In most of the lower and middle-income countries, agricultural workers face a paucity of proper social protection and quality health services due to lower-income resulting in little or no savings. Notwithstanding the self-isolation protocols amid novel coronavirus contagion, the informal segment workers in agriculture are enforced to work or cultivate for their self-sustenance.

Impact on Indian Farming Sector

1. Peak harvest with zero procurement

Now, we are moving towards the peak of Rabi harvest in India with crops like wheat, paddy, mustard, lentil, gram, etc. are at a mature or harvest stage and the farmers should reach the mandis for secure procurement maneuver which system is falling down now.

2. Labor unavailability due to reverse migration

The majority of manual labor depended farm belts are suffering from a shortage of laborers due to reverse migration resulting in a higher wage rates for harvesting crops.

3. Fall in prices

The rise in labor wage costs and restricted access enforced farmers towards incurring a huge loss thus allowing crops to rot in the field as a better ‘stop-loss’ mechanism against collapsed agricultural prices due to stoppage in market access.

4. Scarcity of public goods

Where transporting PDS items to the last-mile delivery agents by road or rail was harshly impacted initially, their availing food grains, vegetables, fruits and other essential food commodities to both rural and urban consumers have become a massive challenge.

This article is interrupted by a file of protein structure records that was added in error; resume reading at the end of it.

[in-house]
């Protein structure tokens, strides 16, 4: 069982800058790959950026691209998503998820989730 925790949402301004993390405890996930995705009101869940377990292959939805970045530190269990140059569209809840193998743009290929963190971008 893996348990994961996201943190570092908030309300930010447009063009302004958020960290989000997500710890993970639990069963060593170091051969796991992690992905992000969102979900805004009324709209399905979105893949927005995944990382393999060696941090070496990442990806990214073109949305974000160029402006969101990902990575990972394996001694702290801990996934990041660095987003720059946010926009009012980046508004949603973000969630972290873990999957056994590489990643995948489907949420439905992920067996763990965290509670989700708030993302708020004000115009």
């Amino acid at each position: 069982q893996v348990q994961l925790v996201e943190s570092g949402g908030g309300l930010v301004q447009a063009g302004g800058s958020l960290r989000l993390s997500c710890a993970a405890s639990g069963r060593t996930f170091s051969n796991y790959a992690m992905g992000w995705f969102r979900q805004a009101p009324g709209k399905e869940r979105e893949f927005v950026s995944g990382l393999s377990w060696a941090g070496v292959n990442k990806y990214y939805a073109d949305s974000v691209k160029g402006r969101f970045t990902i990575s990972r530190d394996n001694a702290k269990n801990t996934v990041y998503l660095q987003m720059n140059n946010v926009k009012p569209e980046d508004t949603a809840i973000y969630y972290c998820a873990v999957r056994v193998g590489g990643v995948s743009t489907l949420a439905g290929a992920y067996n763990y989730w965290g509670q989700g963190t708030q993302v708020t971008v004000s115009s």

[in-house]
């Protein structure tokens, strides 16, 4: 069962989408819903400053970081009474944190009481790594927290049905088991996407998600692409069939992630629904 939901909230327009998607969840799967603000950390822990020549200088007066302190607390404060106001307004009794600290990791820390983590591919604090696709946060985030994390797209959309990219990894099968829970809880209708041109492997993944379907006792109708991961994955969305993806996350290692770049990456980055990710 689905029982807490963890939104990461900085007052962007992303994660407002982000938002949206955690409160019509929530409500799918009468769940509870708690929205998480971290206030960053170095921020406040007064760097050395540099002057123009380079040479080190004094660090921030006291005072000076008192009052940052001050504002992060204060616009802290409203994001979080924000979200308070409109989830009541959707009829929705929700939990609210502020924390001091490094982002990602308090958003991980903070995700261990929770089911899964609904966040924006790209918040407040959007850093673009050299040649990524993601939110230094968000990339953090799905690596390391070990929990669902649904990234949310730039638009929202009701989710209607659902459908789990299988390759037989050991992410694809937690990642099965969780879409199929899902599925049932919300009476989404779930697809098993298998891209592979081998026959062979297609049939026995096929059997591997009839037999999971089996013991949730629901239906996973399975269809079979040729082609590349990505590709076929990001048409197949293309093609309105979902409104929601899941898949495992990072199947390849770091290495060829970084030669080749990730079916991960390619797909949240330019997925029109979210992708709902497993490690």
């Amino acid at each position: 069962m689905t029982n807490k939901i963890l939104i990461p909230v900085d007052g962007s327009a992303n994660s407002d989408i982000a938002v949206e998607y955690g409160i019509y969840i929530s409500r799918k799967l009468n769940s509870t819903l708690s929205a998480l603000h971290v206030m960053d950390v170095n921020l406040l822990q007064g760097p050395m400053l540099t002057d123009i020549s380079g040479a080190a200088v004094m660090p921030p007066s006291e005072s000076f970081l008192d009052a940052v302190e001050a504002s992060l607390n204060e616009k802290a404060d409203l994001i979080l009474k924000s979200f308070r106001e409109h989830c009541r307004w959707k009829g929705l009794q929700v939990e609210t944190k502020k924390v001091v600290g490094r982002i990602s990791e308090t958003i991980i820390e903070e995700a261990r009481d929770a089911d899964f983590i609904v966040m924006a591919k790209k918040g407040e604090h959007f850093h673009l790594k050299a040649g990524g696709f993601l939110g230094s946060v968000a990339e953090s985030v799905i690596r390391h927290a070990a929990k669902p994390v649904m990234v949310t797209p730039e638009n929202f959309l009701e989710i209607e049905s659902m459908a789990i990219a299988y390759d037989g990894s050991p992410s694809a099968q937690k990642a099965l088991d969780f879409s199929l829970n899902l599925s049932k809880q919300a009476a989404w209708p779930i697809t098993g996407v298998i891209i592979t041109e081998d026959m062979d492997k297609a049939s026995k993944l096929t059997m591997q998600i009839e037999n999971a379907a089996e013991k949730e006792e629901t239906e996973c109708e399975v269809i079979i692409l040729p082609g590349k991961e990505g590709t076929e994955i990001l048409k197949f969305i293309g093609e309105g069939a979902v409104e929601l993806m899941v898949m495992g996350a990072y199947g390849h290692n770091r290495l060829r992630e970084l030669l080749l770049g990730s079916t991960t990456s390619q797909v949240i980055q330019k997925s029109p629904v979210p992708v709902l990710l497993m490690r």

5. Restrictions on sale

According to the lockdown protocols, strict restrictions on intra and inter-state movements are there regarding farmers, farm laborers, harvested produces, and necessary farm machinery.

6. Disruptions in supply-chain

Vigilant roadblocks clubbed with defaulter transport facilities posed a delimiting effect over the movement of migratory labor, harvest, and farm machinery.

7. Debt and cash-flow constraints

April and May profoundly being the seasons of repaying crop loans and granting new loans for new season, hence if any failure to do so will lead to borrowing money from informal lenders with sky-high interest rates.

8. Hampered floriculture and fisheries

As the weddings are postponed and religious ceremonies are also halted since march in India, the flower market has come to a standstill situation. Similarly, due to transport restrictions fishing is in troubled waters now.

India’s Response to Covid-19: Agriculture Vision

Future Scope of Reforms

Future of Agriculture and Way Forward in India

Conclusion

Though India has emerged as a global food giant for decades, the Covid-19 disrupted the domestic agricultural system on three major points: production, marketing, and consumption, which led to inflation of essential commodities. Furthermore, misinformation regarding Covid contagiousness caused a steep reduction in consumption of poultry meat and fish. As the pandemic continues to threaten the global food system, the state should focus on the following points such as Social Safety Net, family farming, collective farming, staggered procurement and pricing, buffer stock and risk management, reforms in Ag. finance and investment in Ag research & development in order to safeguard a billion livelihoods associated with farming system as post-pandemic economy restoration.

Also read:

Impact of COVID-19 on Indian Education

Managing Mental Health during COVID-19

Prasun Sadhukhan
Mr. Prasun Sadhukhan is a development enthusiast currently working as a senior project officer at BAIF Institute for Sustainable Livelihoods and Development, MP. He is recently graduated from TISS. His research interests include education, farming, and comprehensive rural development.

2 COMMENTS

  1. Prasun, I must say this article is a well thought and well articulated creation of yours. Searching in deep and documenting well is your greatest quality. This article will help many students and people directly and indirectly working on the issue. I congratulate you for this.